Holding the tray with the flat of her left hand she put her right hand to the side of her sleek lovely head and rocked it back and forth.

“Oh,” said Dick.

He sipped his black coffee, then turned and put his hand on Daphne’s bare shoulder.

“Daphne, wake up, sweety.”

She pushed his hand away.


Daphne refused to come down to breakfast at such an hour, and she wouldn’t believe Dick when he told her it was actually the morning after the morning after.

So the maid (whom Dick found out was named Esmeralda) brought them toast and homemade rutabaga preserves and more coffee (with some hot fresh milk for Daphne) and while Daphne went back to sleep Dick went down to the bathroom in his old kimono.

He had a very enjoyable and lengthy voiding of his bowels, and then an equally enjoyable and even longer bath, using the lavender Yardley soap they’d taken with them on their precipitous departure from the Palm Grove in Singapore, and smoking the last of his Craven A's, reaching over and tapping the ash into the toilet while he read a dozen or so pages of Slaughterhouse-Five.

Finally he got out, plugged in his Remington and had a nice shave, splashing on some Lentheric after-shave (gotten from the shop at the Palm Grove, and put on their never-paid bill), and then he brushed his teeth.

He looked at his handsome face in the mirror. Once again he had survived his own self-depredations and come out of it somehow fresh as a daisy.

As he walked back down the corridor he saw a door close, and he thought he caught a glimpse of a strange dark eye.

He managed to haul Daphne out of the bed, and she went to the bathroom in her turn, toting her own toiletries, including a bottle of Guerlain bath salts (more swag from the palm Grove).

After a half hour or so Dick put down his book and went down to the bathroom again to see if she hadn’t drowned. He woke her up and added some hot water. He lit her a cigarette in her holder, then he washed her with her big soft sponge, and he shampooed her hair.

By the time they got back to their room they were both longing for each other, and she pulled Dick down onto the big brass bed.

In a closet of an adjoining room Hope stood on a shoeshine box and peeked through a crack in the wood, holding her hand over her mouth.
Out in the corridor, having heard the old bedsprings singing and whining, Esmeralda stopped by the door and crouched down, peering through the keyhole.

Dick and Daphne dozed for a while, and then Daphne said, “I am absolutely famished.”

As luck would have it, it was now lunchtime at the Johnstone Ranch.


(Click here for our next thrilling chapter. Links to all other episodes of Larry Winchester’s A Town Called Disdain, soon to be an exciting new computer game from Ha! Karate, may be found on the right hand side of this page.)

Wednesday, September 26, 2007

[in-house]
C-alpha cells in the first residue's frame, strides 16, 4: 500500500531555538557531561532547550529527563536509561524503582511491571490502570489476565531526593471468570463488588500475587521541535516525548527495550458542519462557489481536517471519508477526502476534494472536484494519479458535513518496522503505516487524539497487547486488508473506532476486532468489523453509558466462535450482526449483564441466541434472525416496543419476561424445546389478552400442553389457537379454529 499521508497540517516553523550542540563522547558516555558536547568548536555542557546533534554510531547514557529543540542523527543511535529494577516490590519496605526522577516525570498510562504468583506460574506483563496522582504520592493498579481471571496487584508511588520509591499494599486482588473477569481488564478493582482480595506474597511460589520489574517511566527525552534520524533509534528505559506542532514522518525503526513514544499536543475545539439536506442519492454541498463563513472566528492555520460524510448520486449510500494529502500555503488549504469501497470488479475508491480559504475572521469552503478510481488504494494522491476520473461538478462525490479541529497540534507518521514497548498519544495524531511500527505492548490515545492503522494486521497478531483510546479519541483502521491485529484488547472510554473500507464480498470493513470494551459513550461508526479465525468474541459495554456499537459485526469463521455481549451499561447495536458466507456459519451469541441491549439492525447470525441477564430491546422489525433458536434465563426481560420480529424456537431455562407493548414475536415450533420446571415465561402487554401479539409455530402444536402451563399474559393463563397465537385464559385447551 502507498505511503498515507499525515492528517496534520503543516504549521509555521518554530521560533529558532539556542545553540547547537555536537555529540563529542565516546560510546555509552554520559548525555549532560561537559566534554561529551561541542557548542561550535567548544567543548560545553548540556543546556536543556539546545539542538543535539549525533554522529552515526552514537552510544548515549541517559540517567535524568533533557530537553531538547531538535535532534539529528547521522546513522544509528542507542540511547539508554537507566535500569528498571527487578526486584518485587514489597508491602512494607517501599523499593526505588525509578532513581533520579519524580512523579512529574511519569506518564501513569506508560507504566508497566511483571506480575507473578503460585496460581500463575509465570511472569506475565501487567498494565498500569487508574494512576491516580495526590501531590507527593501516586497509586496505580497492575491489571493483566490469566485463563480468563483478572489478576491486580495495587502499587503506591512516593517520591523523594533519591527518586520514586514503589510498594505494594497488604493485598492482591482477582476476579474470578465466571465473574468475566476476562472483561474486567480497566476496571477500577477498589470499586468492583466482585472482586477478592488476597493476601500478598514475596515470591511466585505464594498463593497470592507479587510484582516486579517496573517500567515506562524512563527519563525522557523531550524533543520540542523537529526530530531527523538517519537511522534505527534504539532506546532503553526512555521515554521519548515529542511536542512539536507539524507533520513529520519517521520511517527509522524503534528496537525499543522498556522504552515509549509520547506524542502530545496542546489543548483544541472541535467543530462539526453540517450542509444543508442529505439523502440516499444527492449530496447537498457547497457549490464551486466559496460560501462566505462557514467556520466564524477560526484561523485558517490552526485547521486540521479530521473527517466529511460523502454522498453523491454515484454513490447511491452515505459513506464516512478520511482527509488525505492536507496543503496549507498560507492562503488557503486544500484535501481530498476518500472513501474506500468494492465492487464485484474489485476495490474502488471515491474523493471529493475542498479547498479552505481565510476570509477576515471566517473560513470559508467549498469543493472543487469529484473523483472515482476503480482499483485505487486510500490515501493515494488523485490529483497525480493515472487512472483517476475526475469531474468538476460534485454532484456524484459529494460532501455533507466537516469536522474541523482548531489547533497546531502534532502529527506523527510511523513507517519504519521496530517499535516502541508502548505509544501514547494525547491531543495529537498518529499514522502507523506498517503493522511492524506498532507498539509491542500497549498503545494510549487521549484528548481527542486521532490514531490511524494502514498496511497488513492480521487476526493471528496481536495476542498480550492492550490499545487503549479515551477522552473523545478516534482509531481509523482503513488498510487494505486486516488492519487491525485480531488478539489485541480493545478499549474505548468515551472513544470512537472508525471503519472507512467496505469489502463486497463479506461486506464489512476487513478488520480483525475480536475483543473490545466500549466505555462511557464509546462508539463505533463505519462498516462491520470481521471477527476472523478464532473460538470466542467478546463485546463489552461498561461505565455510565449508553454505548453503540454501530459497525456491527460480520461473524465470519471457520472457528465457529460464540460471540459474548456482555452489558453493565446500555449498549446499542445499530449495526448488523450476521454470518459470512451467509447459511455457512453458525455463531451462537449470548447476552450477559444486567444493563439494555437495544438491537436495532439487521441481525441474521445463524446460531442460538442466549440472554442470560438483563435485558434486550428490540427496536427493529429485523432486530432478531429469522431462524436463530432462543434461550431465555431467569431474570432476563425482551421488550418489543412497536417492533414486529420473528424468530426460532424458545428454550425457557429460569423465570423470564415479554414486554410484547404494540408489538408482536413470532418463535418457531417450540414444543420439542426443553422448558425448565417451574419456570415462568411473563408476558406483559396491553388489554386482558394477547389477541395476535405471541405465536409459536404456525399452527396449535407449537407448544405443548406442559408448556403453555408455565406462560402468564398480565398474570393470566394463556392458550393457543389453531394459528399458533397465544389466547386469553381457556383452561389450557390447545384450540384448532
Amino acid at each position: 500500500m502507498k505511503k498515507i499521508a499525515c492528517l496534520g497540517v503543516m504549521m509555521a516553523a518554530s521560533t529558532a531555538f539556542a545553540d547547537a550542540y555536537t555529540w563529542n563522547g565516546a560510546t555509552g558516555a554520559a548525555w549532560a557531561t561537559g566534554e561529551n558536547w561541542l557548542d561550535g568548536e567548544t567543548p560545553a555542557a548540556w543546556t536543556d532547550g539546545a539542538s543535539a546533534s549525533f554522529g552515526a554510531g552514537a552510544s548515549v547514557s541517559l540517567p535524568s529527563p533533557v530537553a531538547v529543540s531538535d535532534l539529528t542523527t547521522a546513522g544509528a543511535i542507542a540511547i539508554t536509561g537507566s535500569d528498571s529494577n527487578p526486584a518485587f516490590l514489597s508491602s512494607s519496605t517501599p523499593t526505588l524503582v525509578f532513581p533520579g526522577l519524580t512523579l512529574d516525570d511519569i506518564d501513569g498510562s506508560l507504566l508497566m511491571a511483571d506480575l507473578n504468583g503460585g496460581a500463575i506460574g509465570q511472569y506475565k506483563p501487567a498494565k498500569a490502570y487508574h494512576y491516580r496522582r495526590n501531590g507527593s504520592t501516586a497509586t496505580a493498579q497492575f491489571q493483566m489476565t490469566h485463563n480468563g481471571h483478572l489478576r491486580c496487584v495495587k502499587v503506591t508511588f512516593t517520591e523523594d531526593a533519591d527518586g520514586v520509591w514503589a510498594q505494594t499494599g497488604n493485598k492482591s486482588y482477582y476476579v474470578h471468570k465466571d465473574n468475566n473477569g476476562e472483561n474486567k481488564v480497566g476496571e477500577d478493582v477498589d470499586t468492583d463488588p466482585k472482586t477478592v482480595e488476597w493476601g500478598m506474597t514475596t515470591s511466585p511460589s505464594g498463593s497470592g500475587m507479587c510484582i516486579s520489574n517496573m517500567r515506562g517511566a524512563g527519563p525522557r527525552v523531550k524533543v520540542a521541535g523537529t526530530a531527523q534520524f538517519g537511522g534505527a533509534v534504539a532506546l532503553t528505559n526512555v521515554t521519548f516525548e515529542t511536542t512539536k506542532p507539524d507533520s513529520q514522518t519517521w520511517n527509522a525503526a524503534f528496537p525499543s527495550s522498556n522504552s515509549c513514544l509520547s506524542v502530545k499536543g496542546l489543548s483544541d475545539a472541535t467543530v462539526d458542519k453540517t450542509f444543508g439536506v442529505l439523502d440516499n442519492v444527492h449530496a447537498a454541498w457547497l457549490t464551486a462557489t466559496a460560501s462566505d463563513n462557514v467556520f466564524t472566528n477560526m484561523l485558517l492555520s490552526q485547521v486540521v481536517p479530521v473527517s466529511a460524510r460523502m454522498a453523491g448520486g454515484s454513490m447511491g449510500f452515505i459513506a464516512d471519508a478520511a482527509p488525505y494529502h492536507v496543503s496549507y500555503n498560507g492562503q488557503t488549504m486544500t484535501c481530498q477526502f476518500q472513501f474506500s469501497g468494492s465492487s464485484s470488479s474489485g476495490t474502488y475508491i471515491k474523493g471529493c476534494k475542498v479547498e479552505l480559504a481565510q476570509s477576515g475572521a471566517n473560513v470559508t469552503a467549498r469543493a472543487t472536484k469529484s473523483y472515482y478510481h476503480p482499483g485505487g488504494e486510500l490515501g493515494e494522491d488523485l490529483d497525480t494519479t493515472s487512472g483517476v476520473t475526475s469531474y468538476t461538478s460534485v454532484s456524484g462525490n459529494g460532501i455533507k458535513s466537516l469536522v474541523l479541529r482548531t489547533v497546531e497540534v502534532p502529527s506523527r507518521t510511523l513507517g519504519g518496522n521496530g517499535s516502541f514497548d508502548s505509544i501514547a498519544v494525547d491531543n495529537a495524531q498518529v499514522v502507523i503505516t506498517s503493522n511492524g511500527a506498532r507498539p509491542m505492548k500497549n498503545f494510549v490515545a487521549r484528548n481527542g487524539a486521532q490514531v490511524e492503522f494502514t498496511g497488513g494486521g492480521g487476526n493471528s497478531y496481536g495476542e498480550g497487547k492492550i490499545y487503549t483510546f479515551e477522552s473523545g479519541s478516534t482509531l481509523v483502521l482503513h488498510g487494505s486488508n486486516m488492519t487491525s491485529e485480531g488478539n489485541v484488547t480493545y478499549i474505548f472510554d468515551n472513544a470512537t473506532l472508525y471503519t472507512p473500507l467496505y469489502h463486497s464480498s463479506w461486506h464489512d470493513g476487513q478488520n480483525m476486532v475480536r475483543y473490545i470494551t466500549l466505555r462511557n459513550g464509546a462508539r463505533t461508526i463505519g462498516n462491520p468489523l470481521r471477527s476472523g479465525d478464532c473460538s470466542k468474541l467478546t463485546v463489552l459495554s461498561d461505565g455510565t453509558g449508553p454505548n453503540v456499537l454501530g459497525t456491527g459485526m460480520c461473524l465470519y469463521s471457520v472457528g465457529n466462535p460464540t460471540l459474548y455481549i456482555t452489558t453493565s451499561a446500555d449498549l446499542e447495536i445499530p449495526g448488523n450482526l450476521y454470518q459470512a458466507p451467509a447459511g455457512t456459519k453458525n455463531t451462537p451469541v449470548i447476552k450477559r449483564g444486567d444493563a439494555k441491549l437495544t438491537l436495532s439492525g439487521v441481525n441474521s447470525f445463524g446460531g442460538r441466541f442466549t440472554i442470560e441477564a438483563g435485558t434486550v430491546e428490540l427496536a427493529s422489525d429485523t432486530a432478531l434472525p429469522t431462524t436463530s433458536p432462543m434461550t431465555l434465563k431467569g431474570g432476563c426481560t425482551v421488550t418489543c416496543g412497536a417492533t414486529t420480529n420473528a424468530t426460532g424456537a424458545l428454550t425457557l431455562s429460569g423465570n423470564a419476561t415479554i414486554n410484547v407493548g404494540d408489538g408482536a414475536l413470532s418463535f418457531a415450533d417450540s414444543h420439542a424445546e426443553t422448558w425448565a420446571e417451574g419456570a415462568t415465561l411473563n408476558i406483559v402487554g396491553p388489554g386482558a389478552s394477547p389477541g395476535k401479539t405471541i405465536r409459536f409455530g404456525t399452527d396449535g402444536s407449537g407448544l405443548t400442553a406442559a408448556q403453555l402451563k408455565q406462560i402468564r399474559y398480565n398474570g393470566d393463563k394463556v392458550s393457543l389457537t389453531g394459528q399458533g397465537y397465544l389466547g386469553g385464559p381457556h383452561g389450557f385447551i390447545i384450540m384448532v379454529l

“Railroad Train to Heaven”, Part Twenty-One: the porch and the garden

Several days at least seem to have elapsed since Arnold Schnabel, “The Rhyming Brakeman”, last took up his Bic pen to his immortal memoirs. (See here for our previous chapter.) We are now most likely somewhere in early August of 1963, and Arnold remains in the then-quaint town of Cape May, New Jersey -- staying, with his mother, at the massive ramshackle boarding-house of his three maiden aunts -- to which he has gone to recover from a mental illness that had become chronic the previous winter.


The great thing — or I should say one of the many great things — about being unemployed is that I am never bored. Before I stopped working I had never quite realized just how boring work is. Oh, sure, I know that I performed a useful service all those many years, doing my bit in facilitating the high speed hurtling of great steel cars groaning with cargo and people safely and efficiently hither and yon all over the eastern seaboard, but, save for my pitiful two weeks’ vacation each year — vacations that themselves were a form of work, as I tried to cram a year’s worth of recreation into fourteen days and invariably achieved only an excruciating state of anxiety that was mercifully quieted only by my return to the grind of work — I had never known real, open-ended freedom.

I wonder now if it was not work itself which caused me to go insane, and not (depending on which of my doctors was speaking, and his mood of the day) repressed sexuality (either of the hetero or homo kind), or excessive religiosity, or alcoholism, or genetic pre-disposition. Perhaps it was only that eternal five-day-a-week prison sentence of honest labor that had driven me around the bend.

The boringness, the sameness, the inescapability of it all.

But then if work was the cause of my insanity, one would think that the absence of work (and an absence at half-pay, thanks to the Reading) might lead to a return to sanity.

And it is true that I do feel saner.

Except for the Jesus thing.

Let’s face it, I know what my erstwhile doctors would think if I were to tell them that Jesus has appeared to me not less than three times recently, and smoking Pall Malls no less.

So either I am still slightly nuts, or Jesus smokes Pall Malls, there can be no other explanation.

Perhaps all those years of servitude formed a sort of pustule of aggregated tedium in my brain which one day simply burst.

The pus may have drained all away by now but the hole in my brain where the boil had been remains.

Or, Jesus has indeed been visiting me in person, and therefore I am not a madman but, ipso facto, a living saint.

But would a saint have extra-marital intercourse with a Jewish beatnik girl?

Speaking of Elektra, I decided to heed her advice, and to leave her alone for a day or two.

The next day I did my usual things. I went to Sunday mass, for whatever that was worth. I read comic books on the porch with Kevin. I ate. I napped. I read my cheap paperback thriller in the afternoon, took my long swim in the evening